When I’m not riding to work, I often ride along the beautiful Adelaide coastline. (We Adelaideians live in paradise, though the water is still a little cold!). I ride through a caravan park, and saw this Kedron van for sale. The price has been reduced by the owner already, down to $44,000. This got me thinking about the economics of caravans and the RV life.
I should say that Glenys and I own a second hand 2004 Aliner Avan which we bought a year or so ago for about $12k. It was old but in immaculate condition. We use it for weekends away in our great State and also for longer forays into Victoria. We save money but also we can take our Westie dog Duncan (many parks allow dogs these days). Duncan loves it – he seems to think of the van as a giant kennel.
Many people like to purchase vans or even pretty expensive buses for recreation, doing The Big Lap, or as an escape vehicle to the North in our winter months. Great idea I think – but what is the savvy way to do these things? Here are some tips on how to have your nomadic lifestyle and not blow your finances:
1) Do not buy new. The depreciation will cost you big time. Here is a comment from a grey nomad forum:
Not happy Jan. We have a 2yr old Jayco poptop with toilet/shower combo. Started thinking about upgrading to full van with ensuite in readiness for our big trip. Hubby rings the dealer and basically we have lost $13000 since we bought it. It is in perfect condition with extra powerpoints etc. Needless to say we will not procede (sic) at this time. Our last Jayco lost $5000 in 6 tears (sic) so we are quite disappointed.
The cost of changeover is not a problem, I just feel that depreciation is too great. I can buy an awful lot of petrol instead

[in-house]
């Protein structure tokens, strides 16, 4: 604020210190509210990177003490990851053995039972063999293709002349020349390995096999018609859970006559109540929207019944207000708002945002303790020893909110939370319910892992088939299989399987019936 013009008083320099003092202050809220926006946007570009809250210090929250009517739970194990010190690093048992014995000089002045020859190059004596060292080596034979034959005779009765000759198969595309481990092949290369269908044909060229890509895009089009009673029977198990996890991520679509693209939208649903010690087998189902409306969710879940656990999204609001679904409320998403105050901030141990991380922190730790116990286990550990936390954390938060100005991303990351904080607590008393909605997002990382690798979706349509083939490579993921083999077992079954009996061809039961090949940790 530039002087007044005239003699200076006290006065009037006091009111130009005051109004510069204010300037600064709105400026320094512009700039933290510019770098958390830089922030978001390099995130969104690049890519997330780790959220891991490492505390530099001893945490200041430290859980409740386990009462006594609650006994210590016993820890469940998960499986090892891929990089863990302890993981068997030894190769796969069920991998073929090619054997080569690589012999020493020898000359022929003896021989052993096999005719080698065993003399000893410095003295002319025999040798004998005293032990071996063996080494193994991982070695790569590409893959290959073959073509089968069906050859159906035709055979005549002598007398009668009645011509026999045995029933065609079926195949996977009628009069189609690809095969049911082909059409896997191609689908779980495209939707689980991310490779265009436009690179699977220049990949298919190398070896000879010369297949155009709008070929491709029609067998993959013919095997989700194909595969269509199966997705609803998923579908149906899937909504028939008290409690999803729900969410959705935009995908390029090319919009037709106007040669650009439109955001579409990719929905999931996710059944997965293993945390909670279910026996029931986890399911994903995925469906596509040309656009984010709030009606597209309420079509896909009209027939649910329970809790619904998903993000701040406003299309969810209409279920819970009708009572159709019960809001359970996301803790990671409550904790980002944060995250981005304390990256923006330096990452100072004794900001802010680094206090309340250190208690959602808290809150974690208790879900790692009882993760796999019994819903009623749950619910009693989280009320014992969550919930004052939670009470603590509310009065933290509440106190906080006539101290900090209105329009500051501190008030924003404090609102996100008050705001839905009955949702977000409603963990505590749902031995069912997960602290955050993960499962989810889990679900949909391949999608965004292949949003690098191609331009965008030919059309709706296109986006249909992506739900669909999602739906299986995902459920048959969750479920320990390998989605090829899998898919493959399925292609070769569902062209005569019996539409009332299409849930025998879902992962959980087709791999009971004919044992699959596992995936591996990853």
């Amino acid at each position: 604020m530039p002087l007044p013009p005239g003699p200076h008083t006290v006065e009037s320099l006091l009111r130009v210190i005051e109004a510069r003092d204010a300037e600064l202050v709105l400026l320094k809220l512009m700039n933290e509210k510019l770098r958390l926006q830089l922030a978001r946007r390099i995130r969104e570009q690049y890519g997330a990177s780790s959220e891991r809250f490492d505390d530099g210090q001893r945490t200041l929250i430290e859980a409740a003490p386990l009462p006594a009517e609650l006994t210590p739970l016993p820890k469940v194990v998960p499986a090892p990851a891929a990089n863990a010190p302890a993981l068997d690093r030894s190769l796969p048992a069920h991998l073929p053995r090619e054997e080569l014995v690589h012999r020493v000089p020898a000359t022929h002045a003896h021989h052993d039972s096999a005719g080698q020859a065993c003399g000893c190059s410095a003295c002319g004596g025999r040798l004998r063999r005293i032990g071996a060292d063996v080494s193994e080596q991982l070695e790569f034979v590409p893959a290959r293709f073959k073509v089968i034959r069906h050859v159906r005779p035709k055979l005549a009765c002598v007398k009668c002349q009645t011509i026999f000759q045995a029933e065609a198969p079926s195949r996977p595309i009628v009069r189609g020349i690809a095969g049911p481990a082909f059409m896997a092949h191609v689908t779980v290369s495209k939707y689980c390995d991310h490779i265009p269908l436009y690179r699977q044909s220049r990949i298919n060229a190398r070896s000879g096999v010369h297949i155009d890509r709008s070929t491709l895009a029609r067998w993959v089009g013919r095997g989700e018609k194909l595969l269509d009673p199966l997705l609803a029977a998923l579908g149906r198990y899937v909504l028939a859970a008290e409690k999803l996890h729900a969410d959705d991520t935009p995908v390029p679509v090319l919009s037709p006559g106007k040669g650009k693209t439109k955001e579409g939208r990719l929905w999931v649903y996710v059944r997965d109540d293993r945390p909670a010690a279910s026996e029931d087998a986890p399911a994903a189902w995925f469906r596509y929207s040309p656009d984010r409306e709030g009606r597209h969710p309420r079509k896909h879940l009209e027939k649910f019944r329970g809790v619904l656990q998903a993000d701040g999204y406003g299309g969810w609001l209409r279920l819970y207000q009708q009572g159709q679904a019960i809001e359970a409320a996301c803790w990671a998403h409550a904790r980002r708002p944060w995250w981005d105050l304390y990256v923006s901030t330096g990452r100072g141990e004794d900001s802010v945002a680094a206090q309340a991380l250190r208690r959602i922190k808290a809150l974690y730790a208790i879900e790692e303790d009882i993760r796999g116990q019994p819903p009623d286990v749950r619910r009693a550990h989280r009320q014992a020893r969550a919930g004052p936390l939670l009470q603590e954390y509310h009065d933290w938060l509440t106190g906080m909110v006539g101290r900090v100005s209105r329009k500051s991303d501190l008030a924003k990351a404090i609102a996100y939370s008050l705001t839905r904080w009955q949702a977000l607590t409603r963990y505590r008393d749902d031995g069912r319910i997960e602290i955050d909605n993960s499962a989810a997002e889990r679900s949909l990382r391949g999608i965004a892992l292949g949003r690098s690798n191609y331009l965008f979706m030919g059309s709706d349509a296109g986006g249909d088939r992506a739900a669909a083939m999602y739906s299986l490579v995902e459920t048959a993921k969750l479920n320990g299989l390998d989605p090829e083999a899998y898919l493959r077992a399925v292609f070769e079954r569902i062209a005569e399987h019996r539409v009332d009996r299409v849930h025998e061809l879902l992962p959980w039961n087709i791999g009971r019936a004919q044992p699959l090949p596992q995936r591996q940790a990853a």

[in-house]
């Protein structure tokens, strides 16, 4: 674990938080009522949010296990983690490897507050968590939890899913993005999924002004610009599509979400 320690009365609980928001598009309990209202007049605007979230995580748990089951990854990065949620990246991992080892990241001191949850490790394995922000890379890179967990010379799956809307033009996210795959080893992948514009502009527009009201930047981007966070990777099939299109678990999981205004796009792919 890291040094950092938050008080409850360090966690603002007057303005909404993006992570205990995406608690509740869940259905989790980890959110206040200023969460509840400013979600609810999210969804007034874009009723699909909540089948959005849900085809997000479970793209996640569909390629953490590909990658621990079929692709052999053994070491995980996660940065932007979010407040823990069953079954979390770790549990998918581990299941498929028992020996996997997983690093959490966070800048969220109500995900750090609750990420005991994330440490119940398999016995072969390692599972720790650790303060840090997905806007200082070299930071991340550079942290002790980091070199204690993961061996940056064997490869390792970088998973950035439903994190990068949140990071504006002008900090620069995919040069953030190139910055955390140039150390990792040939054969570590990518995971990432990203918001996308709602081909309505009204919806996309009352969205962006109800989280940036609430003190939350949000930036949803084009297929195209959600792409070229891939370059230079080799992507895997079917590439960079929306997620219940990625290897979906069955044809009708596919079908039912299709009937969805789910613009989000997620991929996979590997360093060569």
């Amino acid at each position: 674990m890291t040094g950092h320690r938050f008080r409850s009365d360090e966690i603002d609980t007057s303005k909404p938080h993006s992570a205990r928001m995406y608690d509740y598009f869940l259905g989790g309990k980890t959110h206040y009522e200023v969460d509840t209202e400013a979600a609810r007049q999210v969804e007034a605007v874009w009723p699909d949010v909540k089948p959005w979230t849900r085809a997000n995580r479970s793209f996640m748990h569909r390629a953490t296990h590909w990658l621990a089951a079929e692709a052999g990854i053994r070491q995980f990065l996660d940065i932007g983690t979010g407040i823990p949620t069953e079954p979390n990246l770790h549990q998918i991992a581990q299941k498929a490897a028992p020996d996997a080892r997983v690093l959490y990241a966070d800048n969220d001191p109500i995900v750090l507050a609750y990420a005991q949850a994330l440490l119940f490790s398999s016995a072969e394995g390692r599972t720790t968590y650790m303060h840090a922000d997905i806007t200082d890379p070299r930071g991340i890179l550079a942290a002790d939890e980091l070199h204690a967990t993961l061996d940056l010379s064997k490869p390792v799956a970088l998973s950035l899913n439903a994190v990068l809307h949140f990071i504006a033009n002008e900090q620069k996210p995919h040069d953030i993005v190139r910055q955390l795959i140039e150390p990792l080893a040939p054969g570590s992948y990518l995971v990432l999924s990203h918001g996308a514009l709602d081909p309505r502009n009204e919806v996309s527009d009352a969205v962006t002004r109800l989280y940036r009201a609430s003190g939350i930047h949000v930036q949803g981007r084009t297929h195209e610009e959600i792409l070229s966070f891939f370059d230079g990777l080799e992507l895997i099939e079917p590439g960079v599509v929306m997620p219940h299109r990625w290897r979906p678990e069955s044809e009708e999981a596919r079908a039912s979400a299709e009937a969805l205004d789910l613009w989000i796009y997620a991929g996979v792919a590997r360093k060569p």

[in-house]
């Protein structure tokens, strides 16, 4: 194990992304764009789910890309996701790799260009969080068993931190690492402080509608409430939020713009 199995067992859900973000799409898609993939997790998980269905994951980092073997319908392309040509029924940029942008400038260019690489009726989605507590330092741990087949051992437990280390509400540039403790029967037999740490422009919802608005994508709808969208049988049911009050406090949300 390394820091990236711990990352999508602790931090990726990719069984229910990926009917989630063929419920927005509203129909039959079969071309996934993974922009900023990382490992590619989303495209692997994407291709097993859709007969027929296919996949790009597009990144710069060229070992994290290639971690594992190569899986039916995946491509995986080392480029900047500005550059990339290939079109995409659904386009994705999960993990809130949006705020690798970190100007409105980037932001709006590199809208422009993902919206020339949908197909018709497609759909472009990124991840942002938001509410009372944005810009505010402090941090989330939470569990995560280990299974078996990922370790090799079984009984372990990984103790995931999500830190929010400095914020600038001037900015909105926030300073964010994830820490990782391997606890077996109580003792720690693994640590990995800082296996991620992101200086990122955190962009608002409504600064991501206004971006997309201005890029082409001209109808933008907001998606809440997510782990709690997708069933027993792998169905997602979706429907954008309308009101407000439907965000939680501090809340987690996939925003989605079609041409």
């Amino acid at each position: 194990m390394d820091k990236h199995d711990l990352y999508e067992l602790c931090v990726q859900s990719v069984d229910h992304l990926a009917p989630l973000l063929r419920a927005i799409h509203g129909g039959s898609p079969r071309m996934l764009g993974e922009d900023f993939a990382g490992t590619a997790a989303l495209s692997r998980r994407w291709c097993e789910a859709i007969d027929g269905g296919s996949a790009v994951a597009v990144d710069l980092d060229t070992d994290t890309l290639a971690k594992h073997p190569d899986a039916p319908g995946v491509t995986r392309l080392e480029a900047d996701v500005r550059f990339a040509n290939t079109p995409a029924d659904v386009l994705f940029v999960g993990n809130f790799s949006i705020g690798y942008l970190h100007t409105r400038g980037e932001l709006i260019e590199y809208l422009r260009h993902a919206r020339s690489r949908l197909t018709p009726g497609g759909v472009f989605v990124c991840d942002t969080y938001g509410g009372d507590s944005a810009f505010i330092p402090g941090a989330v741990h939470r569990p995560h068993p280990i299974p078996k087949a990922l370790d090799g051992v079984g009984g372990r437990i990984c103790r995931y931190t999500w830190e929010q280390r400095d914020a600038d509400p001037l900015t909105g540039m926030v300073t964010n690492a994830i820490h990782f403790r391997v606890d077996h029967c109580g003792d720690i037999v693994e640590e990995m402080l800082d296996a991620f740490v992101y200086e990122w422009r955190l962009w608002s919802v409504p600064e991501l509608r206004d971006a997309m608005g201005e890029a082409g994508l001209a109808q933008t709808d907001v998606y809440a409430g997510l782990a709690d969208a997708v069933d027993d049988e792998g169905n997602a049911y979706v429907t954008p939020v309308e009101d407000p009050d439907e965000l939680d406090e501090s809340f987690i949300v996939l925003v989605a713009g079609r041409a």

I think buy something at least three years old, after the initial depreciation has occurred.
2) Consider buying privately. We actually bought our Avan from a Jayco dealer. It was a trade-in, had not been detailed at that point but we could see it was in great nick. Being a Jayco dealer, he would be keen to get it off his lot. So we made a lowish offer (over the phone) and did a great deal.
3) If you do have to borrow, avoid dealer finance or a specific loan for the vehicle, if you can. The interest rates are a lot higher than drawing from say a Line of Credit or a home loan.
4) Some park chains offer discounts if you join their scheme. If you are doing a lot of camping, this would be worth considering.
5) Free camping – we have clients that do this. Personally I worry about the security of some of these sites, but if there is a group of you, or you’re confident of the site, this can be worth considering.
6) Looking for a break from the caravan park? Consider Airbnb – you can get some great accommodation deals there. Also home swaps or even renting our your home (or an Airbnb host?) when you’re away.
7) Cook in – most long term campers cook in, and have the occasional night out for dinner.
What are your tips for the caravan life? Share them below with us in the comments section.